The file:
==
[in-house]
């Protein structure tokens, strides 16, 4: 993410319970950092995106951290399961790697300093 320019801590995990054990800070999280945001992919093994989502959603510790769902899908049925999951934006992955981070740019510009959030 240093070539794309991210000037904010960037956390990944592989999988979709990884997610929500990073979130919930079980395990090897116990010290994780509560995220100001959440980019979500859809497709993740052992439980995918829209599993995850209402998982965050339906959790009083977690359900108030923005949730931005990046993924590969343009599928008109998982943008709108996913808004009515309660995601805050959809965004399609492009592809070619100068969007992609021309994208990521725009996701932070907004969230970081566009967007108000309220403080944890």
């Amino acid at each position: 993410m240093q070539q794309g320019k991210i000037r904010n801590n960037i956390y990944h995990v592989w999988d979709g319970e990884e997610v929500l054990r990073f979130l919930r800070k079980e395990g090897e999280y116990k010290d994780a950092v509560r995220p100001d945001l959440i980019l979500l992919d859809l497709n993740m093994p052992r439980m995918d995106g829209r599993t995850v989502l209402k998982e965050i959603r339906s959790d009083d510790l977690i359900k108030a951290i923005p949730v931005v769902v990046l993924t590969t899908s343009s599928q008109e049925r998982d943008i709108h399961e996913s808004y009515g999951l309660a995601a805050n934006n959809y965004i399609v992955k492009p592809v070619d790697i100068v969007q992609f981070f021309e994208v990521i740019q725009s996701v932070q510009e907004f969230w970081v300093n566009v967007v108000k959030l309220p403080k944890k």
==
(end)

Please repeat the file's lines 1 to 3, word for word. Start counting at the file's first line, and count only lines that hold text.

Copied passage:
[in-house]
């Protein structure tokens, strides 16, 4: 993410319970950092995106951290399961790697300093 320019801590995990054990800070999280945001992919093994989502959603510790769902899908049925999951934006992955981070740019510009959030 240093070539794309991210000037904010960037956390990944592989999988979709990884997610929500990073979130919930079980395990090897116990010290994780509560995220100001959440980019979500859809497709993740052992439980995918829209599993995850209402998982965050339906959790009083977690359900108030923005949730931005990046993924590969343009599928008109998982943008709108996913808004009515309660995601805050959809965004399609492009592809070619100068969007992609021309994208990521725009996701932070907004969230970081566009967007108000309220403080944890």
């Amino acid at each position: 993410m240093q070539q794309g320019k991210i000037r904010n801590n960037i956390y990944h995990v592989w999988d979709g319970e990884e997610v929500l054990r990073f979130l919930r800070k079980e395990g090897e999280y116990k010290d994780a950092v509560r995220p100001d945001l959440i980019l979500l992919d859809l497709n993740m093994p052992r439980m995918d995106g829209r599993t995850v989502l209402k998982e965050i959603r339906s959790d009083d510790l977690i359900k108030a951290i923005p949730v931005v769902v990046l993924t590969t899908s343009s599928q008109e049925r998982d943008i709108h399961e996913s808004y009515g999951l309660a995601a805050n934006n959809y965004i399609v992955k492009p592809v070619d790697i100068v969007q992609f981070f021309e994208v990521i740019q725009s996701v932070q510009e907004f969230w970081v300093n566009v967007v108000k959030l309220p403080k944890k």